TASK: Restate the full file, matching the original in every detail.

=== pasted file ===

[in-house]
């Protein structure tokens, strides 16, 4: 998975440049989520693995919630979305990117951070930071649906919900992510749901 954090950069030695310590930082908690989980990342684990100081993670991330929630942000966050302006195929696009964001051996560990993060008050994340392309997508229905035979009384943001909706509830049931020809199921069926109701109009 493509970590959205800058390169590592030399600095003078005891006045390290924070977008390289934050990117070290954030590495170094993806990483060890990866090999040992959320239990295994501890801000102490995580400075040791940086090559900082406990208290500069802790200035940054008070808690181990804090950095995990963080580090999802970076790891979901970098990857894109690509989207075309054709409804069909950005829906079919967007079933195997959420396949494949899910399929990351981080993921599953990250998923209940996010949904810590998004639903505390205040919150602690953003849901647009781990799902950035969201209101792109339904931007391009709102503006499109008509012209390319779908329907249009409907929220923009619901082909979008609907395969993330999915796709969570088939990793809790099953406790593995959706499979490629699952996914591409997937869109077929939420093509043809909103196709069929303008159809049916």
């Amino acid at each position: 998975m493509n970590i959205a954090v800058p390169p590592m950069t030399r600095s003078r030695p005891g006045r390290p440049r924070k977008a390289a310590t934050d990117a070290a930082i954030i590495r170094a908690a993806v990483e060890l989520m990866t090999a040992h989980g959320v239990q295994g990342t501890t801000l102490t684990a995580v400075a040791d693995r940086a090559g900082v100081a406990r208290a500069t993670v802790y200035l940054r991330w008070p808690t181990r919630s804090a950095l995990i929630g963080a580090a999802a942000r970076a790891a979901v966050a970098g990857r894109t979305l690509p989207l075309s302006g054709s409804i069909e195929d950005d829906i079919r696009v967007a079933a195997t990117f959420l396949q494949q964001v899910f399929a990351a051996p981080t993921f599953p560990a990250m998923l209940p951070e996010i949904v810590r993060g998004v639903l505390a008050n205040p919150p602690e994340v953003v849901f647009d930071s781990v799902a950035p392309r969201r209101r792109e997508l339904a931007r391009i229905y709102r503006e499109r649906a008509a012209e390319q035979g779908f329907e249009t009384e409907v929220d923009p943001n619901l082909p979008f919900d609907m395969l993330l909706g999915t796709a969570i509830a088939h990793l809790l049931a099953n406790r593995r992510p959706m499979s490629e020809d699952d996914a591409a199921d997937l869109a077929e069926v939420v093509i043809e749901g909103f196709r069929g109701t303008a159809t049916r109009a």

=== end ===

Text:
[in-house]
């Protein structure tokens, strides 16, 4: 998975440049989520693995919630979305990117951070930071649906919900992510749901 954090950069030695310590930082908690989980990342684990100081993670991330929630942000966050302006195929696009964001051996560990993060008050994340392309997508229905035979009384943001909706509830049931020809199921069926109701109009 493509970590959205800058390169590592030399600095003078005891006045390290924070977008390289934050990117070290954030590495170094993806990483060890990866090999040992959320239990295994501890801000102490995580400075040791940086090559900082406990208290500069802790200035940054008070808690181990804090950095995990963080580090999802970076790891979901970098990857894109690509989207075309054709409804069909950005829906079919967007079933195997959420396949494949899910399929990351981080993921599953990250998923209940996010949904810590998004639903505390205040919150602690953003849901647009781990799902950035969201209101792109339904931007391009709102503006499109008509012209390319779908329907249009409907929220923009619901082909979008609907395969993330999915796709969570088939990793809790099953406790593995959706499979490629699952996914591409997937869109077929939420093509043809909103196709069929303008159809049916």
């Amino acid at each position: 998975m493509n970590i959205a954090v800058p390169p590592m950069t030399r600095s003078r030695p005891g006045r390290p440049r924070k977008a390289a310590t934050d990117a070290a930082i954030i590495r170094a908690a993806v990483e060890l989520m990866t090999a040992h989980g959320v239990q295994g990342t501890t801000l102490t684990a995580v400075a040791d693995r940086a090559g900082v100081a406990r208290a500069t993670v802790y200035l940054r991330w008070p808690t181990r919630s804090a950095l995990i929630g963080a580090a999802a942000r970076a790891a979901v966050a970098g990857r894109t979305l690509p989207l075309s302006g054709s409804i069909e195929d950005d829906i079919r696009v967007a079933a195997t990117f959420l396949q494949q964001v899910f399929a990351a051996p981080t993921f599953p560990a990250m998923l209940p951070e996010i949904v810590r993060g998004v639903l505390a008050n205040p919150p602690e994340v953003v849901f647009d930071s781990v799902a950035p392309r969201r209101r792109e997508l339904a931007r391009i229905y709102r503006e499109r649906a008509a012209e390319q035979g779908f329907e249009t009384e409907v929220d923009p943001n619901l082909p979008f919900d609907m395969l993330l909706g999915t796709a969570i509830a088939h990793l809790l049931a099953n406790r593995r992510p959706m499979s490629e020809d699952d996914a591409a199921d997937l869109a077929e069926v939420v093509i043809e749901g909103f196709r069929g109701t303008a159809t049916r109009a």